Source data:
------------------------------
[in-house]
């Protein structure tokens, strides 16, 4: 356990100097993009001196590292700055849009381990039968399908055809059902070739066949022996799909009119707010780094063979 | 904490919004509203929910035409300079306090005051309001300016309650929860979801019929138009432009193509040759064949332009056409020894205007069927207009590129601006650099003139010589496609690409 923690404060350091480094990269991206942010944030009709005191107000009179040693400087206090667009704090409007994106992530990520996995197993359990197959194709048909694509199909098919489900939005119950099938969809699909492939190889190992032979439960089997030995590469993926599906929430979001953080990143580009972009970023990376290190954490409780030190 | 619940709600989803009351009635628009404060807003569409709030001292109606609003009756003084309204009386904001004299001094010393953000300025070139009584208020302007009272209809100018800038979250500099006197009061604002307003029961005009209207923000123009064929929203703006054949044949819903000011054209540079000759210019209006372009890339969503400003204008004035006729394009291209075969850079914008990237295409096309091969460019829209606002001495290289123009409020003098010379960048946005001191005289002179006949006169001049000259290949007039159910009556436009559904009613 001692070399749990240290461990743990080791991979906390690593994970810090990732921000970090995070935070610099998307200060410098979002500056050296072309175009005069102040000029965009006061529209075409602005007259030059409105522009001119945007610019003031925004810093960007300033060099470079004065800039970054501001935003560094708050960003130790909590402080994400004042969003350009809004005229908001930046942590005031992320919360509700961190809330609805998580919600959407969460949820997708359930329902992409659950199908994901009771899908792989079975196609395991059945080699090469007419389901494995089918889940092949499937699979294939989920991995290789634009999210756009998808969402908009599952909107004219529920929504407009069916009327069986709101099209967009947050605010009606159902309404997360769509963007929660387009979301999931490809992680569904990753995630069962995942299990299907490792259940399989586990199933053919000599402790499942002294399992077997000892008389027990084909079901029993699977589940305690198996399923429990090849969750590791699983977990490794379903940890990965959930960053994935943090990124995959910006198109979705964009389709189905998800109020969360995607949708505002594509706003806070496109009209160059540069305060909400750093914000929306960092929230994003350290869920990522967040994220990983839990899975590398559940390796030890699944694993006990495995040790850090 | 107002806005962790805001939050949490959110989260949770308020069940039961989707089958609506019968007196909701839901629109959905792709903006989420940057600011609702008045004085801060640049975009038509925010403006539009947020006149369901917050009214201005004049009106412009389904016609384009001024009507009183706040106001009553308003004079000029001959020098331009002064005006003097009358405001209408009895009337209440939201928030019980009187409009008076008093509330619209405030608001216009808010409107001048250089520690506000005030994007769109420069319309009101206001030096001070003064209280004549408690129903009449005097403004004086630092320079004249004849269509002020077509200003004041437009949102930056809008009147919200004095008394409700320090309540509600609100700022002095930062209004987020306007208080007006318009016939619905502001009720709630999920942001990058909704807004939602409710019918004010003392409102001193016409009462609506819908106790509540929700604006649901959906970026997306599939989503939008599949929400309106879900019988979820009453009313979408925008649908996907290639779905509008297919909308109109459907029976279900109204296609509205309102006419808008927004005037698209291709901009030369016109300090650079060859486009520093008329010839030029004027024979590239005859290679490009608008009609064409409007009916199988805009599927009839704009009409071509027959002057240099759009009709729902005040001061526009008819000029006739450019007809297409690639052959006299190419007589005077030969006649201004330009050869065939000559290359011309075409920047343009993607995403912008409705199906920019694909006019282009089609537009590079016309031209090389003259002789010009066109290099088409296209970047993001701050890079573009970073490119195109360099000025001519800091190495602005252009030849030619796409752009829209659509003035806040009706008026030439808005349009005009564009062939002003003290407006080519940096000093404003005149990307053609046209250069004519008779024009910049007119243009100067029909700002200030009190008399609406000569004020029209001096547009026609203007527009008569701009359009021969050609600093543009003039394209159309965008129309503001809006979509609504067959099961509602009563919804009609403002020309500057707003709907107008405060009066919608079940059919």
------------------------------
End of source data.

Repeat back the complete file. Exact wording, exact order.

[in-house]
């Protein structure tokens, strides 16, 4: 356990100097993009001196590292700055849009381990039968399908055809059902070739066949022996799909009119707010780094063979 | 904490919004509203929910035409300079306090005051309001300016309650929860979801019929138009432009193509040759064949332009056409020894205007069927207009590129601006650099003139010589496609690409 923690404060350091480094990269991206942010944030009709005191107000009179040693400087206090667009704090409007994106992530990520996995197993359990197959194709048909694509199909098919489900939005119950099938969809699909492939190889190992032979439960089997030995590469993926599906929430979001953080990143580009972009970023990376290190954490409780030190 | 619940709600989803009351009635628009404060807003569409709030001292109606609003009756003084309204009386904001004299001094010393953000300025070139009584208020302007009272209809100018800038979250500099006197009061604002307003029961005009209207923000123009064929929203703006054949044949819903000011054209540079000759210019209006372009890339969503400003204008004035006729394009291209075969850079914008990237295409096309091969460019829209606002001495290289123009409020003098010379960048946005001191005289002179006949006169001049000259290949007039159910009556436009559904009613 001692070399749990240290461990743990080791991979906390690593994970810090990732921000970090995070935070610099998307200060410098979002500056050296072309175009005069102040000029965009006061529209075409602005007259030059409105522009001119945007610019003031925004810093960007300033060099470079004065800039970054501001935003560094708050960003130790909590402080994400004042969003350009809004005229908001930046942590005031992320919360509700961190809330609805998580919600959407969460949820997708359930329902992409659950199908994901009771899908792989079975196609395991059945080699090469007419389901494995089918889940092949499937699979294939989920991995290789634009999210756009998808969402908009599952909107004219529920929504407009069916009327069986709101099209967009947050605010009606159902309404997360769509963007929660387009979301999931490809992680569904990753995630069962995942299990299907490792259940399989586990199933053919000599402790499942002294399992077997000892008389027990084909079901029993699977589940305690198996399923429990090849969750590791699983977990490794379903940890990965959930960053994935943090990124995959910006198109979705964009389709189905998800109020969360995607949708505002594509706003806070496109009209160059540069305060909400750093914000929306960092929230994003350290869920990522967040994220990983839990899975590398559940390796030890699944694993006990495995040790850090 | 107002806005962790805001939050949490959110989260949770308020069940039961989707089958609506019968007196909701839901629109959905792709903006989420940057600011609702008045004085801060640049975009038509925010403006539009947020006149369901917050009214201005004049009106412009389904016609384009001024009507009183706040106001009553308003004079000029001959020098331009002064005006003097009358405001209408009895009337209440939201928030019980009187409009008076008093509330619209405030608001216009808010409107001048250089520690506000005030994007769109420069319309009101206001030096001070003064209280004549408690129903009449005097403004004086630092320079004249004849269509002020077509200003004041437009949102930056809008009147919200004095008394409700320090309540509600609100700022002095930062209004987020306007208080007006318009016939619905502001009720709630999920942001990058909704807004939602409710019918004010003392409102001193016409009462609506819908106790509540929700604006649901959906970026997306599939989503939008599949929400309106879900019988979820009453009313979408925008649908996907290639779905509008297919909308109109459907029976279900109204296609509205309102006419808008927004005037698209291709901009030369016109300090650079060859486009520093008329010839030029004027024979590239005859290679490009608008009609064409409007009916199988805009599927009839704009009409071509027959002057240099759009009709729902005040001061526009008819000029006739450019007809297409690639052959006299190419007589005077030969006649201004330009050869065939000559290359011309075409920047343009993607995403912008409705199906920019694909006019282009089609537009590079016309031209090389003259002789010009066109290099088409296209970047993001701050890079573009970073490119195109360099000025001519800091190495602005252009030849030619796409752009829209659509003035806040009706008026030439808005349009005009564009062939002003003290407006080519940096000093404003005149990307053609046209250069004519008779024009910049007119243009100067029909700002200030009190008399609406000569004020029209001096547009026609203007527009008569701009359009021969050609600093543009003039394209159309965008129309503001809006979509609504067959099961509602009563919804009609403002020309500057707003709907107008405060009066919608079940059919």